The revised final rule to update the current regulations at 45 CFR 46, Subpart A include important changes to the requirements for informed consent intended to “better protect human subjects involved in research, facilitate research, remove ambiguity, and reduce regulatory burden.” To facilitate this, the revised rule requires that the informed consent process begin with a concise and focused presentation of the “key information” that is most likely to assist a prospective subject in understanding the reasons why one might or might not want to participate in the research. Informed consent documents must be organized and presented in a way that does not merely provide lists of isolated facts, but in a way that facilitates comprehension. The concise and focused summary of “key information” should provide the information that a “reasonable person” would want to have in order to make a decision. This new requirement does make sense as a possible remedy to the current state of informed consent documents, but it is problematic in that clearly, the “key information” required about one type of research study may be significantly different from the “key information” required for a different type of research study. And the information that one “reasonable person” would require may be significantly different from that required by a different “reasonable person.” And then there is the question of whether research investigators or IRB members are the best judges of whether the key information requirement is satisfied for any particular research study.

  • In order to address these ambiguities, the University of Pittsburgh Human Research Protection Office formed a working group composed of IRB staff, board members including community (unaffiliated) members, research investigators and research coordinators from the University of Pittsburgh School of Medicine divisions including Oncology and Psychiatry, as well as researchers from the School of Public Health, Psychology and Education. Focus group discussions yielded a Guidance template, and a survey of potential research subjects is currently being administered to members of a CTSI based research registry. We will share the preliminary results of the survey. We are looking forward to discussions with attendees about how other Human Research Protections offices are handling this change.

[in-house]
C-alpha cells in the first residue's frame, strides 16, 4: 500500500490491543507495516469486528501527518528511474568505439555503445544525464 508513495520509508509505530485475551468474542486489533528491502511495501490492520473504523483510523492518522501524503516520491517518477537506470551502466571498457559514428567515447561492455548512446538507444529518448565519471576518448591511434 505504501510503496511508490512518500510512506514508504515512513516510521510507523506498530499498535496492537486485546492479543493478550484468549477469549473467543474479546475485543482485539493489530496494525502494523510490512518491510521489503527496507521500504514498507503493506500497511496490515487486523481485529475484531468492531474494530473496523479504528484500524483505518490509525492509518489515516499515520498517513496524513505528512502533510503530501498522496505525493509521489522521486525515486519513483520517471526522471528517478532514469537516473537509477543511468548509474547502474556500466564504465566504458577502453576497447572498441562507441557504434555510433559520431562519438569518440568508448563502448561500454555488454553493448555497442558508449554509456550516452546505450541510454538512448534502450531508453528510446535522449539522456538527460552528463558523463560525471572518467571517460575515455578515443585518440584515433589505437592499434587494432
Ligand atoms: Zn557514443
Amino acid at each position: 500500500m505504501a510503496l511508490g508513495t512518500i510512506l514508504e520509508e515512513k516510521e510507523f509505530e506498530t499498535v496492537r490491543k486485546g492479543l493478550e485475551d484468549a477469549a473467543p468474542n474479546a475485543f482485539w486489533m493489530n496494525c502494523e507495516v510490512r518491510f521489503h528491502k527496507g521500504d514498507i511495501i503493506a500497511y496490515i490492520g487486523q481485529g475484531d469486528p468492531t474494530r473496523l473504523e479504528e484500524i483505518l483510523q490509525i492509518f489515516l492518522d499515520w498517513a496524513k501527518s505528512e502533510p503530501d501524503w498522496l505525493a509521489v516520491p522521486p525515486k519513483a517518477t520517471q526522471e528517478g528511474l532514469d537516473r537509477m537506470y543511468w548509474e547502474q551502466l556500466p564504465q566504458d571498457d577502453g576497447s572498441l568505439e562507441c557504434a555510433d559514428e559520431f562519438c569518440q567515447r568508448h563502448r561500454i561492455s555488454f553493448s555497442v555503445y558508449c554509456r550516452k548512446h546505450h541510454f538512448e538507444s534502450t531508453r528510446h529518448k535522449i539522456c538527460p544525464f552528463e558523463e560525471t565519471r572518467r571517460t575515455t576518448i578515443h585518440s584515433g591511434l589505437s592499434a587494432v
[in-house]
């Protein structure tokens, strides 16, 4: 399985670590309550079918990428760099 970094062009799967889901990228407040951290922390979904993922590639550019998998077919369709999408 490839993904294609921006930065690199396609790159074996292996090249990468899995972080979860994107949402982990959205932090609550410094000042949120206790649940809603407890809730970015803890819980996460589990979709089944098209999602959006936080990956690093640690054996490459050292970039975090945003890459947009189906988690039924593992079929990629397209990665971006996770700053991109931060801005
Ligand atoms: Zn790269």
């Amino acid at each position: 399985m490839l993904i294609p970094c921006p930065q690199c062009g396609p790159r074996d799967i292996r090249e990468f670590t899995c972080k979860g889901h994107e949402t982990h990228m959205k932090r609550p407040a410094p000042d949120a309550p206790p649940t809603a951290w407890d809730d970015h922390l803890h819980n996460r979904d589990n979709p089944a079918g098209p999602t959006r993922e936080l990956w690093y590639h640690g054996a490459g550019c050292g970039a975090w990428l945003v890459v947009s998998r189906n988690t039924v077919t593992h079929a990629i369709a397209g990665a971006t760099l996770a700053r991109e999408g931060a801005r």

Inspection Ready? Collaboration is the Key 
Presented by Kelly Barrett, Ted Myatt and Kathryn Holthaus from the Brigham and Women’s Hospital

Institutional investment in a culture of collaboration and cooperation among all stakeholders in animal research can yield significant gains in compliance, safety, and operational efficiency. By actively engaging ancillary groups—such as Maintenance and Engineering, Security, Emergency Management, Occupational Health, and Environmental Health and Safety—some of which may not traditionally work closely with the IACUC or other compliance entities, institutions can increase the overall quality of their animal research program and better prepare for external site visits and inspections (e.g., AAALAC, USDA, CDC). Additionally, encouraging a collegial relationship among more obvious stakeholders in a program of animal care and use, from the animal husbandry staff to researchers, can contribute to the overall success of the animal program.
Speakers will share their firsthand experience at employing best practices that enhance collaboration, from the intensive and time-sensitive preparation that goes into an external site visit, to more long-term initiatives that foster buy-in and encourage communication throughout the year. At the end of the session, attendees should understand the demonstrated value in developing these inter-group relationships, and will be equipped with a starter toolbox of strategies and resources to implement at their own institutions. Topics of discussion will include:

  • Developing and empowering advocates for compliance within other research support groups;
  • Coordinating joint inspections to maximize efficiency, reduce burden on labs, and prevent issues from falling through the cracks;
  • Cross training to identify areas of concern for other research support groups;
  • Developing and maintaining creative channels of communication;
  • Employing unique buy-in strategies to encourage compliance among busy researchers